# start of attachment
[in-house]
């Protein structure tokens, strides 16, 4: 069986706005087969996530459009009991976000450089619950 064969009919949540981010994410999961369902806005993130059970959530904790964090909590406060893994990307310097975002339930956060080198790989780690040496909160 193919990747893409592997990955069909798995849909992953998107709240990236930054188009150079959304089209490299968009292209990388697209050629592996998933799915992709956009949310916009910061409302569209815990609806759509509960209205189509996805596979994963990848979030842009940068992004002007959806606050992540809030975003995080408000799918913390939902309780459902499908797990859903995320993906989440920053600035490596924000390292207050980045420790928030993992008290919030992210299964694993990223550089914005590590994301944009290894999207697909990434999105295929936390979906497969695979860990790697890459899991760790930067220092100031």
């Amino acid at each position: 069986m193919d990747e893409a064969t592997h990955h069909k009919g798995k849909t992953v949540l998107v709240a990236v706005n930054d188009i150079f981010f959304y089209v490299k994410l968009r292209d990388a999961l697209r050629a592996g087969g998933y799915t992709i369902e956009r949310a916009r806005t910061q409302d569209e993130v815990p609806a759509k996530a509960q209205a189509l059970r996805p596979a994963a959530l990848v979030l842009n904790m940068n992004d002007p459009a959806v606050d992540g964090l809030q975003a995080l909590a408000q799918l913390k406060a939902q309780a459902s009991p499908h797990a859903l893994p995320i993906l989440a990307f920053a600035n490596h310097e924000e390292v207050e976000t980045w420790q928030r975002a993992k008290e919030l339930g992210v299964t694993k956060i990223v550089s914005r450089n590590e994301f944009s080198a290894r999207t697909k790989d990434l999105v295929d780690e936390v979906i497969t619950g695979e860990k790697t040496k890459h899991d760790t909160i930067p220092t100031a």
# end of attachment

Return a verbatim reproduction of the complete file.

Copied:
[in-house]
């Protein structure tokens, strides 16, 4: 069986706005087969996530459009009991976000450089619950 064969009919949540981010994410999961369902806005993130059970959530904790964090909590406060893994990307310097975002339930956060080198790989780690040496909160 193919990747893409592997990955069909798995849909992953998107709240990236930054188009150079959304089209490299968009292209990388697209050629592996998933799915992709956009949310916009910061409302569209815990609806759509509960209205189509996805596979994963990848979030842009940068992004002007959806606050992540809030975003995080408000799918913390939902309780459902499908797990859903995320993906989440920053600035490596924000390292207050980045420790928030993992008290919030992210299964694993990223550089914005590590994301944009290894999207697909990434999105295929936390979906497969695979860990790697890459899991760790930067220092100031």
């Amino acid at each position: 069986m193919d990747e893409a064969t592997h990955h069909k009919g798995k849909t992953v949540l998107v709240a990236v706005n930054d188009i150079f981010f959304y089209v490299k994410l968009r292209d990388a999961l697209r050629a592996g087969g998933y799915t992709i369902e956009r949310a916009r806005t910061q409302d569209e993130v815990p609806a759509k996530a509960q209205a189509l059970r996805p596979a994963a959530l990848v979030l842009n904790m940068n992004d002007p459009a959806v606050d992540g964090l809030q975003a995080l909590a408000q799918l913390k406060a939902q309780a459902s009991p499908h797990a859903l893994p995320i993906l989440a990307f920053a600035n490596h310097e924000e390292v207050e976000t980045w420790q928030r975002a993992k008290e919030l339930g992210v299964t694993k956060i990223v550089s914005r450089n590590e994301f944009s080198a290894r999207t697909k790989d990434l999105v295929d780690e936390v979906i497969t619950g695979e860990k790697t040496k890459h899991d760790t909160i930067p220092t100031a």